Kosovo y Kostunica

PRISTINA: "Todo debe cambiar para que nada cambie". Este aforismo incluído en la maravillosa novela The Leopard, del Príncipe Lampedusa, quizá puede ser aplicado a la situación que ahora se vive en Kosovo después de la caída de Milosevic. ¿Será posible que la presencia de un presidente electo democráticamente en Belgrado signifique que todo ha cambiado para Serbia, pero que nada ha cambiado en la relación entre Serbia y Kosovo?

Puede que Serbia sea una democracia o no, pero una cosa es segura: las esperanzas para que Kosovo se convierta en un próspero país democrático en los próximos cinco años son muy escasas. La razón es simple: Kosovo nunca ha sido tal cosa. Hoy en día es un territorio administrado por la Organización de las Naciones Unidas (ONU), el cual está en plena transición después de 50 años de comunismo, de 10 años de dominio serbio al estilo Apartheid y de los estragos de la guerra. Además, el status de Kosovo para el largo plazo no está definido: a pesar de que es un protectorado de la ONU todavía está, formalmente, bajo la soberanía de la Federación Yugoslava de Serbia y Montenegro, en proceso de desintegración.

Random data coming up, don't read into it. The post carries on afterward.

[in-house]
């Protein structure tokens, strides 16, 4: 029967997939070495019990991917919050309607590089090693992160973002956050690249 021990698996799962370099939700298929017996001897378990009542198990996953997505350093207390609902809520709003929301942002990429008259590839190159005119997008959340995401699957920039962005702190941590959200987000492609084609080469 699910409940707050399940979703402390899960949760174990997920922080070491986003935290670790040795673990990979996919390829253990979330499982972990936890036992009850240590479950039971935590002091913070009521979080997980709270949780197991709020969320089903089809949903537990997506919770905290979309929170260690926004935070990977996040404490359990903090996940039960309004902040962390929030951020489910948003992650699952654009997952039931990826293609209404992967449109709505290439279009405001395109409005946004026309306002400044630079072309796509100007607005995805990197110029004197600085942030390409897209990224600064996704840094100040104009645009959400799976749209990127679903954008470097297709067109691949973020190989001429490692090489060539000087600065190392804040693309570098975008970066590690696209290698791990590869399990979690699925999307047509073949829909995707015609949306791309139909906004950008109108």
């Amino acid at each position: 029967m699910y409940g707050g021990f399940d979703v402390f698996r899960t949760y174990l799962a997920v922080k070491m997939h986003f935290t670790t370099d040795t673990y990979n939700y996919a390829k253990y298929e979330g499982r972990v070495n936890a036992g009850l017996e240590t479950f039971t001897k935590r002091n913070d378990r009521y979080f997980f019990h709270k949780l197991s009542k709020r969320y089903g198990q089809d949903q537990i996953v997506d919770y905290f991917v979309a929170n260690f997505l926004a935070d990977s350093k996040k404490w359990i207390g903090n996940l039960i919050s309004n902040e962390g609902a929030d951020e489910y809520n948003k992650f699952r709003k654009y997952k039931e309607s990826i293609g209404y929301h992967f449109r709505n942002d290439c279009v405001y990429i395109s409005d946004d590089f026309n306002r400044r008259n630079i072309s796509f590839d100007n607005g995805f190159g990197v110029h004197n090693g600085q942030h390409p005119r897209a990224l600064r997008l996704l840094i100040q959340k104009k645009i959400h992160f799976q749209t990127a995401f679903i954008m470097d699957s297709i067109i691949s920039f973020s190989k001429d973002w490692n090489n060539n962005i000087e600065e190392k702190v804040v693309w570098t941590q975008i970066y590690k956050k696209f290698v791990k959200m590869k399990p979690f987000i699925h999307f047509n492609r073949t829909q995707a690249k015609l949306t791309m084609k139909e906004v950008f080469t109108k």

Al parecer, lograr que Kosovo se convierta en un Estado democrático y económicamente próspero seguirá fuera del alcance de sus habitantes por muchos años más, porque primero deben crear un Estado propio para que la democracia y la prosperidad echen raíz. La Resolución 1244 del Consejo de Seguridad de la ONU, la suprema ley aquí, impide que esto suceda, a menos que ambos lados, Serbia y Kosovo, negocien un acuerdo al respecto. Pero la Resolución 1244 no impide que Kosovo cree un gobierno de facto que funcione como un verdadero gobierno nacional.

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